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Acute nephritic syndrome is a group of disorders that cause inflammation of the internal kidney structures (specifically, the glomeruli).


Acute nephritic syndrome (ANS) is uncommon in developed countries due to improved hygiene and decreased post-streptococcal and other post-infection glomerulonephritis. However, it is still a common presentation in developing countries.

Children between 2 and 12 are most commonly affected, but it may occur at any age. Males are more commonly affected, especially with the more severe cases.

Predisposing Factors

Infections with Group A Streptococcal bacteria (APSGN)

In warm climates, the disease most commonly follows infected skin lesions and occurs more often in the summer. In cold climates, the disease occurs more frequently as a result of streptococcal throat infection during the winter months. The risk of developing acute nephritic syndrome depends on the type of streptococcal bacteria.

Other causes

There are a variety of other causes of ANS, including:

Macroscopic Features

There are no evident macroscopic changes of the kidneys in ANS.

Microscopic Features

Deposition of immune complexes in the glomerulus leads to an inflammatory response which triggers secondary mechanisms of glomerular injury. This includes complement activation, fibrin deposition, platelet aggregation and activation of kinin systems. The histological response is quite variable.

Post-streptococcal GN

Diffuse glomerulonephritis resulting from proliferation of endothelial, mesangial and epithelial cells and from exudation of neutrophils and monocytes.

Anti-basement membrane disease

Crescents result from parietal epithelial cell proliferation and monocyte infiltration in Bowman’s space. Fibrin is universally present.

Clinical History

  • ANS presents with haematuria and evidence of acute renal dysfunction (oedema, oliguria, hypertension, reduced renal function).
  • A detailed medication, occupational, environmental and family history is necessary.
  • Symptoms suggestive of recent streptococcal pharyngitis or impetigo should be sought.
  • The latent periods after pharyngitis and skin infections are 1-2 weeks and 3-6 weeks respectively.
  • Vasculitis findings: Skin rashes, arthralgia or arthritis, pulmonary lesions and peripheral nerve deficits.
  • Illicit drug use/hydrocarbon exposure (rare associations.)
  • Acute tubulointerstitial nephritis secondary to a drug reaction may present with ANS.
  • In hereditary complement deficiency states, there is increased familial incidence of acute GN.

Clinical Examination

It is important to identify complications. Most patients have hypertension. Pulmonary and peripheral oedema are frequent complications, both associated with a relatively high morbidity and mortality rate

Findings of vasculitis: rashes, petechiae, joint swelling, joint pain and peripheral nerve dysfunction.

Specific Investigations

  • Urine chemistry – low fractional sodium excretion.
  • Renal imaging – normal to large kidneys (excludes chronic renal disease).
  • Coagulation profile – transient low C3 in many of the causes.
  • Anti-streptolysin O titre (ASOT) – serology for evidence of recent streptococcal infection.
  • Throat culture – for streptococcus.

Screening for other systemic diseases

  • Antinuclear and anti-DNA antibodies for SLE and anti-glomerular basement membrane antibodies in renal limited disease and Goodpasture’s syndrome.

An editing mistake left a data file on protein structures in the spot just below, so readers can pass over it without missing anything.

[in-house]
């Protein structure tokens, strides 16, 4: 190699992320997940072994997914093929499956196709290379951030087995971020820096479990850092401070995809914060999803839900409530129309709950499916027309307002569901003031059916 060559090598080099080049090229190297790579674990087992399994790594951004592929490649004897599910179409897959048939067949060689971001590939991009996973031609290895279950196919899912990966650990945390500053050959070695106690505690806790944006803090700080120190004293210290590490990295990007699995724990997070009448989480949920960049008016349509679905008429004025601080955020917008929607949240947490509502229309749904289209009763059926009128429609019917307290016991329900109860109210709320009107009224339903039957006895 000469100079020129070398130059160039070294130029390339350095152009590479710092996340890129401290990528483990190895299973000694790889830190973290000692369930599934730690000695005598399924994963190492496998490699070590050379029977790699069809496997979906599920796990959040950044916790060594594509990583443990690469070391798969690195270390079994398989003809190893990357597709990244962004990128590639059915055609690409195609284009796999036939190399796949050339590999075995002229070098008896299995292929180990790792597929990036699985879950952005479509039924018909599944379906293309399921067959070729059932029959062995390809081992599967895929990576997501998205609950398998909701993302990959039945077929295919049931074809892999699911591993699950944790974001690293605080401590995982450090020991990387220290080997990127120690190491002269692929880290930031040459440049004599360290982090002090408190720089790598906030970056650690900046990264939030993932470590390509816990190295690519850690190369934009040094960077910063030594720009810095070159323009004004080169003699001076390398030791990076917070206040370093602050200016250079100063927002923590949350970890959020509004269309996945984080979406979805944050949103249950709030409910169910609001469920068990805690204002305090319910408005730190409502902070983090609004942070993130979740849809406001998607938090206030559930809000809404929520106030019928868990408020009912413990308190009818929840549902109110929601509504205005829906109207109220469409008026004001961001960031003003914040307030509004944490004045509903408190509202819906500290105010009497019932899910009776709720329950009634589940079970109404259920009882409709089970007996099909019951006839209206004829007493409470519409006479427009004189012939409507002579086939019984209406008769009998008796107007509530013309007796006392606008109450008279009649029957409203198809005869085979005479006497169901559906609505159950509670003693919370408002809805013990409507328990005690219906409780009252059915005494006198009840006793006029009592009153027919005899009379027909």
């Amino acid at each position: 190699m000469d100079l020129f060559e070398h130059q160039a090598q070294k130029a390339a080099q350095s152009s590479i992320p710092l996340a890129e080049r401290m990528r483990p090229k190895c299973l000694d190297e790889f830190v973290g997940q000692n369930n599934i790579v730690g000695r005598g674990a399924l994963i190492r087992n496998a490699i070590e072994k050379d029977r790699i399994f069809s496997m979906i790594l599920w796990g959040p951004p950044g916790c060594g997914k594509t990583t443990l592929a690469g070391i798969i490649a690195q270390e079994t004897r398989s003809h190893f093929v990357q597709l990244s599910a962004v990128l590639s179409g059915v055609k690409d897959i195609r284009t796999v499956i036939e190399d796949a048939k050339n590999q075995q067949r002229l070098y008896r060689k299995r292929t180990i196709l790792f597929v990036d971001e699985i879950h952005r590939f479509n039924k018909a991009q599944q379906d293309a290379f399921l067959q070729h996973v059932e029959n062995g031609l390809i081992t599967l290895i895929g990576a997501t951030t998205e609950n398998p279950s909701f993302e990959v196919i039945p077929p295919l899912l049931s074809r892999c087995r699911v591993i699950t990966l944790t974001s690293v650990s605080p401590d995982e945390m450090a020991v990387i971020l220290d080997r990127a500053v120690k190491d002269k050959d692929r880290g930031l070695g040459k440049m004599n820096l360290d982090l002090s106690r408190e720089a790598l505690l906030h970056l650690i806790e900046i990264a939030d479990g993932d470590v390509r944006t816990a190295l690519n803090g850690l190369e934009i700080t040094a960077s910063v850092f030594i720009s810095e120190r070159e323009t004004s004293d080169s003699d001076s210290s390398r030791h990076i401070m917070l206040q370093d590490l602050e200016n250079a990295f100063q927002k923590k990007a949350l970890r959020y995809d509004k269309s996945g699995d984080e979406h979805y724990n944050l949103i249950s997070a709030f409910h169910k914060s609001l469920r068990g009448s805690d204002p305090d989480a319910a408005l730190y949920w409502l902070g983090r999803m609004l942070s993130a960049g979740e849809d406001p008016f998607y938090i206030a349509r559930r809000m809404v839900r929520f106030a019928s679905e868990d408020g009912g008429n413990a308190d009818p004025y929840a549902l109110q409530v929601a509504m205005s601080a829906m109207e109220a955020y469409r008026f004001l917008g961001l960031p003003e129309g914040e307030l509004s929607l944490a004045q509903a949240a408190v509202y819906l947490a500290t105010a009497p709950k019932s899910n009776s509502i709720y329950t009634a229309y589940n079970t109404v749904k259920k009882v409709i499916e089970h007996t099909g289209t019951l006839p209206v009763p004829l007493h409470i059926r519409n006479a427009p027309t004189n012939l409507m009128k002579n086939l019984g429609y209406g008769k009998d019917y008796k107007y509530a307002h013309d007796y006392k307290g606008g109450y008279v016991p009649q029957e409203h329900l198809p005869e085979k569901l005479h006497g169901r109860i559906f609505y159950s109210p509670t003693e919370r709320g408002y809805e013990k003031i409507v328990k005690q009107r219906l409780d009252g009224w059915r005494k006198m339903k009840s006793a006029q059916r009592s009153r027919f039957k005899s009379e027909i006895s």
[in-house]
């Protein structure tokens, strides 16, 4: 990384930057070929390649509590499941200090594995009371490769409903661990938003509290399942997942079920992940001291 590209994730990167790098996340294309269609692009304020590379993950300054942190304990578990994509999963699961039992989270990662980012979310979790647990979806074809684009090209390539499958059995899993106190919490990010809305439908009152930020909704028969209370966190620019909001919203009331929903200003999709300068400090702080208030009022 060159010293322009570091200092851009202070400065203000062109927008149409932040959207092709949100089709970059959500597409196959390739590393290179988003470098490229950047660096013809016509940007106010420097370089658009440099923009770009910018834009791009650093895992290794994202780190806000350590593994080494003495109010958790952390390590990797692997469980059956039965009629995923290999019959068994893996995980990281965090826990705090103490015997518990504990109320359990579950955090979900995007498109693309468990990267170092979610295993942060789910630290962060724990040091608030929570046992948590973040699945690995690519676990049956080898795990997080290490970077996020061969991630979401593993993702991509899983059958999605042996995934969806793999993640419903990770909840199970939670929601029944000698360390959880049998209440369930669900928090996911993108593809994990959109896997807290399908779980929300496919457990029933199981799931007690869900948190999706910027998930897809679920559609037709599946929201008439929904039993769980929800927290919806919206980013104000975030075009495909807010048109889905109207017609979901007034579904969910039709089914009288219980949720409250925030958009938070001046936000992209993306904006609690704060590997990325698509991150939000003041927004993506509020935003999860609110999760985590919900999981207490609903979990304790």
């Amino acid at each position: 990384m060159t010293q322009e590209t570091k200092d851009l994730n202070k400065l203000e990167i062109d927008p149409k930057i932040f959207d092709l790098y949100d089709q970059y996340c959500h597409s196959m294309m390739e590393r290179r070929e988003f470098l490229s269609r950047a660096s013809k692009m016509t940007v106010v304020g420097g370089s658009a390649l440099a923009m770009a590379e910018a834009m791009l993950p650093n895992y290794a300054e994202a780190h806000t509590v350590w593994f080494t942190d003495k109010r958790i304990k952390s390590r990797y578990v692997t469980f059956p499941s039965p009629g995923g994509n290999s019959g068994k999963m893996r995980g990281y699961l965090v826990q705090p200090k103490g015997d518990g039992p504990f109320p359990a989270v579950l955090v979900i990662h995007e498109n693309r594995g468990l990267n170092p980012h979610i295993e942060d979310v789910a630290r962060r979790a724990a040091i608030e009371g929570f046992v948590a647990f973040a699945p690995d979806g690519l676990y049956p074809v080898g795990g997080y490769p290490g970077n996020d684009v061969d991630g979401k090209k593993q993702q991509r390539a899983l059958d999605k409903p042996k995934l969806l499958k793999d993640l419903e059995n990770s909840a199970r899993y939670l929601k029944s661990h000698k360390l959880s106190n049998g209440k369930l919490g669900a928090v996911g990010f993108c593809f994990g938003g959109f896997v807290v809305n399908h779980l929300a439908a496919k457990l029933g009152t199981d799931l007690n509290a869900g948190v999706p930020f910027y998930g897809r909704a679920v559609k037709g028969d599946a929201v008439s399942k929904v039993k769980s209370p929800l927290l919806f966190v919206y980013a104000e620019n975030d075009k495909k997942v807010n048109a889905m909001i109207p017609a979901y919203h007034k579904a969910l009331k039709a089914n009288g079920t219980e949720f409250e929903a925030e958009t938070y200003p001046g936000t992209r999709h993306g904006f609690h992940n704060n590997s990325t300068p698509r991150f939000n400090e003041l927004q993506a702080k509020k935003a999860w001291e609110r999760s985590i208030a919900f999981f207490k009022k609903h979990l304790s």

• Anti-neutrophil cytoplasmic antibodies in other vasculitic syndromes.

Renal biopsy

  • When in doubt about the diagnosis or if there is suspicion of rapidly progressive glomerulonephritis, a renal biopsy is the gold standard for diagnosis.


The prognosis of post-streptococcal glomerulonephritis is good. The Outcome in ANS associated with SLE, systemic vasculitis and Goodpasture’s syndrome is less favourable. The risk of progression to end stage renal failure with post-streptococcal glomerulonephritis is very small for children but becomes worse with increasing age. In adults, 5% have persistent proteinuria, hypertension and reduced renal function. Some of these may progress to end-stage renal failure.

Treatment Overview

The principles of managing this condition include:

  • Control and prevention of elevated blood pressure: The presence of hypertension can increase the rate of deterioration of renal function in this condition. Treatment may involve the use of anti-hypertension medications, and restriction of fluid and salt from the diet.
  • Anti-inflammatory and immunosuppressant therapy: To control the inflammatory process of some causes of nephritic syndrome, including vasculitis.
  • Supportive therapy for renal failure: Blood tests will be required regularly to ensure that renal failure is diagnosed and controlled early. Dialysis may be required if the renal failure cannot be controlled by conservative means.
  • Antibiotic therapy: For those with proven post-streptococcal nephritic syndrome.

Treatments used in this disease:


  1. Braunwald E, Fauci AS, Kasper DL, et al. Harrison’s Principles of Internal Medicine (15th edition). New York: McGraw-Hill Publishing; 2001. [Book]
  2. Cotran RS, Kumar V, Collins T, Robbins SL. Robbins Pathologic Basis of Disease (6th edition). Philadelphia: WB Saunders Company; 1999. [Book]
  3. Hurst JW (ed). Medicine for the Practicing Physician (4th edition). Norwalk, CT: Appleton and Lange; 1996. [Book]
  4. Kumar P, Clark M (eds). Clinical Medicine (5th edition). Edinburgh: WB Saunders Company; 2002. [Book]
  5. Longmore M, Wilkinson I, Rajagopalan S. Oxford Handbook of Clinical Medicine (5th edition). Oxford: Oxford University Press; 2001. [Book]

Drugs/Products Used in the Treatment of This Disease

  • BenPen (Benzylpenicillin sodium)
  • Captopril (Captopril)
  • Lasix (Frusemide)

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